How might we encourage the lifelong benefits of play to improve the sportsmanship of 3rd graders at Riverside Elementary?
A team of students spent the year solving a problem nearly everyone has encountered at some point in their life: bad sportsmanship. During the “understand” and “empathy” phases of the design thinking process, the "Have a Ball" team interviewed local experts on the topic of sportsmanship including Peter Oliver, a lifelong sports coach, and Tim Brady, an executive board member of the Idaho Youth Sports Commission.
To help improve sportsmanship in youth, the team created a "field day" of sorts- a day of outdoor activities oriented around teamwork, integrity, self-esteem, and the benefits of play. The team set up three main stations, each highlighting a different facet of sportsmanship, where kids learned to play games like "honor ball" (a game where the kids had the power to decide when they were "out") to emphasize the importance of "doing the right thing even when no one is looking." After each activity, the One Stone team guided the elementary students in reflection- how did the game made them feel, what did they learn, and how did it impacted their views on playing?
Rock Paper Scissors Entourage - Participants paired up to play rock, paper, scissors with a catch: whoever loses must put their hands on the winner's shoulders and become the winner's cheering section as they move onto the next round. Ultimately, the game results in two extended chains, each defying the other with intense yelling and cheering until a winner is crowned. As one participant said, “It feels good to win, but it felt really good to cheer for someone else to win too!”
Honor Ball - Participants silently played a game of catch. However, if someone felt they made a bad pass or catch, they had to stop playing the game and sit down. Kids learned how hold themselves accountable for their actions and how their choices influenced what people thought of them.
Human Knot - Kids first approached this classic game with individualistic thinking, but through trial and error, and the One Stone group leaders’ encouragement, managed to teach themselves and each other how to listen to one another and strategize in order to untangle.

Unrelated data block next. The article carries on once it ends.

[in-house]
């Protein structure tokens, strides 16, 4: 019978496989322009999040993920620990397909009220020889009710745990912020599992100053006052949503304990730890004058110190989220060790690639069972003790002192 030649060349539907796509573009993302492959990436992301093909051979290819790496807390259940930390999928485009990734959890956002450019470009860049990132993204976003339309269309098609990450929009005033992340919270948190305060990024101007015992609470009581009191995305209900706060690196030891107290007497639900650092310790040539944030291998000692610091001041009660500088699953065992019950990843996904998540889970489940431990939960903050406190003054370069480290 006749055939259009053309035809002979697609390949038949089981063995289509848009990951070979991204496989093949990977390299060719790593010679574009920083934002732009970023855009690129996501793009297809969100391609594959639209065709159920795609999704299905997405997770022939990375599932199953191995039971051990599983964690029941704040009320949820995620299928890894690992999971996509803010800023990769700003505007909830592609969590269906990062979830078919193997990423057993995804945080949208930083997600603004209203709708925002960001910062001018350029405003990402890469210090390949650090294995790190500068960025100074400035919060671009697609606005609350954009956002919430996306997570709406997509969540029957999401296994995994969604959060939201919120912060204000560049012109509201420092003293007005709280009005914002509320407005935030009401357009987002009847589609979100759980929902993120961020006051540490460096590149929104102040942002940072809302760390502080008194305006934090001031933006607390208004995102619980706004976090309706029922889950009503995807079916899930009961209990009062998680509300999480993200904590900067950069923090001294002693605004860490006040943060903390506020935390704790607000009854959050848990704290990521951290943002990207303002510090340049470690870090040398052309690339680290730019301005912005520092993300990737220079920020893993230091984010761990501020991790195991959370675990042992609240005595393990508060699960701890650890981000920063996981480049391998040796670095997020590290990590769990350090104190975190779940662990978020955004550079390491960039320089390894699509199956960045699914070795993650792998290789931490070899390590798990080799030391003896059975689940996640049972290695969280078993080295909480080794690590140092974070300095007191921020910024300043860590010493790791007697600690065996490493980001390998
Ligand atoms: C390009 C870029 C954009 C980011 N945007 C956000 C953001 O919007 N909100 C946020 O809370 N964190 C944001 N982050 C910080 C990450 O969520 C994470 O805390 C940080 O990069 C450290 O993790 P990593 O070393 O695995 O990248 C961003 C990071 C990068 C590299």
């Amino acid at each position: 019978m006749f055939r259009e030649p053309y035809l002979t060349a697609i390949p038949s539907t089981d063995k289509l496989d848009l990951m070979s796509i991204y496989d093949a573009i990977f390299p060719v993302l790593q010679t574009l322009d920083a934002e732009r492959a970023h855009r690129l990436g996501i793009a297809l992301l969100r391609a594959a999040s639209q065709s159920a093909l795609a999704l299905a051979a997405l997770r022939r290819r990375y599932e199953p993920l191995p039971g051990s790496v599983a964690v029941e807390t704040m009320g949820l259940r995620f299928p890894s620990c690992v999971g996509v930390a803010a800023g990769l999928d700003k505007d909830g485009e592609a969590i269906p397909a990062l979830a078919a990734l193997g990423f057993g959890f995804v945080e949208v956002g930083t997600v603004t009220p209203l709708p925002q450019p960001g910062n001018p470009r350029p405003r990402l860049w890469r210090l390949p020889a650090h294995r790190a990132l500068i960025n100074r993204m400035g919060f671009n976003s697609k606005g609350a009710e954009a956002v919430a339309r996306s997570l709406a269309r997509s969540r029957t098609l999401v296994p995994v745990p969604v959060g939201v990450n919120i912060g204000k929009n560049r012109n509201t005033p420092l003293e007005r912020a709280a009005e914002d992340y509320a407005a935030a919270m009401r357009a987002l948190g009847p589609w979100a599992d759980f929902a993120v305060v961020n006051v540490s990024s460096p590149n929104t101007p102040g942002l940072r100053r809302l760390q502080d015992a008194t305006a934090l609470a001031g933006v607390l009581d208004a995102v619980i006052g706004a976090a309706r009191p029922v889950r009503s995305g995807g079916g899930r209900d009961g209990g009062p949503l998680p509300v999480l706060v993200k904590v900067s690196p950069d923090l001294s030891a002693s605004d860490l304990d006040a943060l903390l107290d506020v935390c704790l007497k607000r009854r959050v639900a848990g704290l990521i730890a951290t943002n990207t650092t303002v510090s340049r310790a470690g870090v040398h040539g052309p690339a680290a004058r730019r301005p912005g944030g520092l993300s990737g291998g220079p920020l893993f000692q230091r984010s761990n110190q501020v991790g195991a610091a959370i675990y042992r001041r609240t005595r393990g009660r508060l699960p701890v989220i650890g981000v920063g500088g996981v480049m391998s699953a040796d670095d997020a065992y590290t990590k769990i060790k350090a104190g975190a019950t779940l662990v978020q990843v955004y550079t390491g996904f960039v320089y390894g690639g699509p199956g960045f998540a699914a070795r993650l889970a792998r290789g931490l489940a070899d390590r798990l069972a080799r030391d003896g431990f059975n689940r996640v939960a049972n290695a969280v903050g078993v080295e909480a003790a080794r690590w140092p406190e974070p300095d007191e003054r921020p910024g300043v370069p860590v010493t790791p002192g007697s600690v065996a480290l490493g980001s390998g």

Tic Tac Toe Relay - Split into two teams, kids took turns running to place beanbags on a giant tic tac toe board. Kids learned not to take this relay game so seriously after the One Stone students kept switching around teams and team colors! By the end, each kid was enthusiastically cheering on their team, even if their friends were on a different team. Kids were amazing sports after this game, shaking the other team’s hands at the end with smiles and jokes.
Play to Play:
"Why I Play" Posters - In order to get kids thinking about the vast benefits of play - besides competition, winning, and outcomes - kids wrote down and drew pictures of what makes them want to play. The posters included pictures of bonding with friends & family, health benefits, loving the feeling of exercise, and meeting new people. Through this activity, kids reflected on the big picture: playing is about more than just winning and losing.
Students responded with positive reflections of how to become better sports through kindness, empathy, and teamwork.
During the end of the event, students were asked how to be good sports and how their parents will help them to “Play to Play”. These answers included picking teams fairly, being kind to others, having parents’ support in whatever they do, and playing to have fun (not to win).
Overall, the positive response these kids had to our games and our reflections was extremely exciting! The third graders really enjoyed the games we played, especially after learning about the importance of playing for fun and not playing just to win.
- 82 3rd graders at Riverside Elementary School
- 82 Handouts to parents/families
“I had so much fun and it was exciting to play with these guys!”
One Word Reflection:
Inspiring, Fun, Empathy
What is one thing you learned today?
"I learned that it’s not about the game. It's about having fun!"
"I learned to do the right thing even when nobody is watching."
"Whatever team you’re on, you should always try your best."
"I learned that good sportsmanship can make the world a better place."
"You can be your own referee."
"It’s really fun to be a good sport."
"I learned that sportsmanship is a team effort. It means cheering on my team and having fun."
"What is a tool that will help you have better sportsmanship?"
"I am going to think before I do something."
"Always build your teammates up."
"Be respectful to everyone playing the game."
"Shake hands with the other team."
"The wristband will be a reminder when I am having trouble. "
"You can use mindfulness to help you not get mad. Recognize places of stress and take a deep breath."
"Be honest with yourself and be honest with others."
"To focus on what really matters in life, not if we win or lose."